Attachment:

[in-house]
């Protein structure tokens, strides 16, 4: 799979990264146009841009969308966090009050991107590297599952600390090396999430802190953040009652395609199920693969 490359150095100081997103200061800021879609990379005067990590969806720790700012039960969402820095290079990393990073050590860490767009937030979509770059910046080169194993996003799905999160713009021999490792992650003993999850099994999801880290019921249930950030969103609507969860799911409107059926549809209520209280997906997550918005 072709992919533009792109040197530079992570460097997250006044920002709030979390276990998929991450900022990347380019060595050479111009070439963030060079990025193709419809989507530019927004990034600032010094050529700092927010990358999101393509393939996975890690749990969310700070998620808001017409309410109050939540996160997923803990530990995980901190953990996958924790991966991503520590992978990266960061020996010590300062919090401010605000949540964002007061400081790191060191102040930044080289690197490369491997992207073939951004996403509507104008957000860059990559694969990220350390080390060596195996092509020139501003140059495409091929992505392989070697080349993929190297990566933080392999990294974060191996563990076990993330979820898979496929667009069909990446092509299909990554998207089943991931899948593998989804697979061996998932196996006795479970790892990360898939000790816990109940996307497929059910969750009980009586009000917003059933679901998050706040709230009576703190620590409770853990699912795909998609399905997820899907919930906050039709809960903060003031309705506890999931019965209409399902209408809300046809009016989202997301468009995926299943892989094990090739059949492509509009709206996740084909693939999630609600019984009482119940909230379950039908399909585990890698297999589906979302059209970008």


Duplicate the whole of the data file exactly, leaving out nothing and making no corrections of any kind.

[in-house]
């Protein structure tokens, strides 16, 4: 799979990264146009841009969308966090009050991107590297599952600390090396999430802190953040009652395609199920693969 490359150095100081997103200061800021879609990379005067990590969806720790700012039960969402820095290079990393990073050590860490767009937030979509770059910046080169194993996003799905999160713009021999490792992650003993999850099994999801880290019921249930950030969103609507969860799911409107059926549809209520209280997906997550918005 072709992919533009792109040197530079992570460097997250006044920002709030979390276990998929991450900022990347380019060595050479111009070439963030060079990025193709419809989507530019927004990034600032010094050529700092927010990358999101393509393939996975890690749990969310700070998620808001017409309410109050939540996160997923803990530990995980901190953990996958924790991966991503520590992978990266960061020996010590300062919090401010605000949540964002007061400081790191060191102040930044080289690197490369491997992207073939951004996403509507104008957000860059990559694969990220350390080390060596195996092509020139501003140059495409091929992505392989070697080349993929190297990566933080392999990294974060191996563990076990993330979820898979496929667009069909990446092509299909990554998207089943991931899948593998989804697979061996998932196996006795479970790892990360898939000790816990109940996307497929059910969750009980009586009000917003059933679901998050706040709230009576703190620590409770853990699912795909998609399905997820899907919930906050039709809960903060003031309705506890999931019965209409399902209408809300046809009016989202997301468009995926299943892989094990090739059949492509509009709206996740084909693939999630609600019984009482119940909230379950039908399909585990890698297999589906979302059209970008």